Would love the health stats for all those people, including this company that is representing them. And see how many have died from minor cases of small pox, german measles, and other things.
Let the Doctors do a study to compare all the rest of us, to see if there is a Equal %..and if its found would be nice to track what is happening.

David says:

Re: Re: If all the world is a stage...

The funny thing is that it’s exactly the people opposed to contraceptives and protesting about evolution getting taught in school who are handing their children over to natural selection.

God may work in less mysterious ways than they used to before the days of science, but their sense of irony appears quite more refined than in the days of Job.

Still deadly, though.

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This comment has been deemed insightful by the community.
PaulT (profile) says:

Re: Brian Festa, Attorney

I have a better idea – you post the result you want everybody do try and find, then explain why it’s relevant to the discussion?

Meh, but I’m up early and not much to do before I go to the office, so I tried that. The first result for me is… this very article. The second is a news story about a hearing that doesn’t seem to be particularly in favour of the guy. The third is an outdated article about the original legal challenge. What’s so interesting about this search, again?

Thats the fun part about demanding everybody else do the search work for you – they may just come up with completely different results to the ones you expected them to.

Anonymous Coward says:

Re: Re: Brian Festa, Attorney

This article is about a letter from Wolman to Festa.
That is how Festa is relevant.
If someone selected particular articles about Festa, then they would be accused of cherry-picking.

If Techdirt readers are not able to scan the headings of the first 10 articles that come up on the google search and evaluate them for themselves, then why would you expect a commenter on Techdirt to do it for them?

This comment has been deemed insightful by the community.
PaulT (profile) says:

Re: Re: Re: Brian Festa, Attorney

"That is how Festa is relevant."

I know how Festa is relevant, that’s not what I asked. What specific aspect of Festa do you want people to look at? What are you asking others to find? If I want to tell you about a specific article I read today about Tesla, it would be idiotic of me to just say "search tesla" and expect you to find what I’m thinking of.

"they would be accused of cherry-picking"

Only if they link to some heavily-biased source that doesn’t say what most other sources are saying..

"If Techdirt readers are not able to scan the headings of the first 10 articles that come up on the google search and evaluate them for themselves, then why would you expect a commenter on Techdirt to do it for them?"

Because the commenter is the one wanting them to look at something specific. Why are you incapable of just linking what you’re hinting at, and stop being a dick?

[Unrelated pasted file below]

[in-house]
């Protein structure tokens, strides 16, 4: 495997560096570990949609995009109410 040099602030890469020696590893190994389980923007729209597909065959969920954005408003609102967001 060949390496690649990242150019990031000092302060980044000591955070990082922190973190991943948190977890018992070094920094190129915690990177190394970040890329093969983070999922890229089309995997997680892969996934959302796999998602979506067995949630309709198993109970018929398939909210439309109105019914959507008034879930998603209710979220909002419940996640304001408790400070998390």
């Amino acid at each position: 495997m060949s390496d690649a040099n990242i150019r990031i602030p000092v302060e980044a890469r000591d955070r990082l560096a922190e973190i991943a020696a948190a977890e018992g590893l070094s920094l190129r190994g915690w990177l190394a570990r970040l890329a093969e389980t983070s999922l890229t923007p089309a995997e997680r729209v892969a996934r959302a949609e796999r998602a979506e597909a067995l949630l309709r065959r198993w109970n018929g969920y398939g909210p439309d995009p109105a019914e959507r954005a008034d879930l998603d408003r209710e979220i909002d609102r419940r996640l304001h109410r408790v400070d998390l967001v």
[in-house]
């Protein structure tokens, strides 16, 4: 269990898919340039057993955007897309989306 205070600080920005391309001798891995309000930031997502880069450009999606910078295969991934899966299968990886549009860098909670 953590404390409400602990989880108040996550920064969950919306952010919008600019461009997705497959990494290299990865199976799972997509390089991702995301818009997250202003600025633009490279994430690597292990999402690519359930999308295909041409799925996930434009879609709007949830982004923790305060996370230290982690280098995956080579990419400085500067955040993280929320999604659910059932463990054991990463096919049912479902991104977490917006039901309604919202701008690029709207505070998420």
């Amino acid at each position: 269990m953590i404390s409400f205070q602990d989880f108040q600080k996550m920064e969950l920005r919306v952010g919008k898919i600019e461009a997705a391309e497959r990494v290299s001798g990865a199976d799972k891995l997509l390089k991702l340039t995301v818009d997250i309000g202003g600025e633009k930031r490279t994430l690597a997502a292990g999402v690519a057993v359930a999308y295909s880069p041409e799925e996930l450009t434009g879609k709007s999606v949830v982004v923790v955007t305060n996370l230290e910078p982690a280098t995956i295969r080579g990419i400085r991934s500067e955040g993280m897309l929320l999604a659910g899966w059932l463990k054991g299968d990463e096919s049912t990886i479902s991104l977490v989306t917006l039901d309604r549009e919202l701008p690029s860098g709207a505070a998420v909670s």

Anonymous Anonymous Coward (profile) says:

Belief vs Proof

One can believe whatever fits their agenda/control system/explanation of the cosmos as they see it.

Proving what they believe in to everyone not of their belief system is a different matter. ‘God told me’ is an easy, but un-provable explanation (how much respect is to be given is an eye of the beholder type of situation though ‘political correctness’ suggests that respect should be given, always). Even some scientific ‘proofs’ fail because at some later date something new is learned that overturns something believed to be true in the past. And we continue to discover new things every day.

In the end, proof needs more than ‘God told me’, while at the same time there is room for skepticism for some things that have already been ‘proven’.

This comment has been flagged by the community. Click here to show it.

Scary Devil Monastery (profile) says:

Re: Re: Re:

"Are you a member of an anti-circumcision committee?
I did not know such groups existed."

I think it’s pretty standard behavior to take exception to the ritual mutilation of children, without a certain need to have a "group" involved in that effort.

What is interesting is that as soon as a religious motivation involves itself, questions and criticism is suddenly absent.

John85851 (profile) says:

All vaccines are bad!

Here’s an idea: let’s go with the thinking that all vaccines are bad and they cause autism.
Now let’s suppose a traveller brings the coronavirus over from China.
Now let’s suppose we have a vaccine against it.

Would these people take the vaccine so they don’t get the coronavirus and bend their beliefs "just this once" or would they not take the vaccine to stand up for their beliefs?
Or is it a different case when they themselves could die, rather than unknown people who might die from measles, polio, and smallpox?

This comment has been flagged by the community. Click here to show it.

Anonymous Coward says:

Empty Stroller Memorial

Empty Stroller Memorial on the Capital Steps in Mississippi
Vax Not

Published on Mar 4, 2020

Parents in Mississippi placed their empty strollers on the Capital steps with notes stating how many days following vaccination there child died. Parents were there to support the effort to reinstate the religious exemption to vaccination that Mississippi removed several years ago.

Search – "empty stroller" vaccines


PaulT (profile) says:

Re: Empty Stroller Memorial

Did they do a similar one for the kids who died of preventable vaccines before vaccines were invented? Probably not, since there likely wouldn’t be anywhere near enough room for all those strollers, but this is like catnip to you ignorant fools who want to ensure more kids die because you’re afraid of facts.

If only science would work as well on the wilfully ignorant as emotional pleas based on misinformation…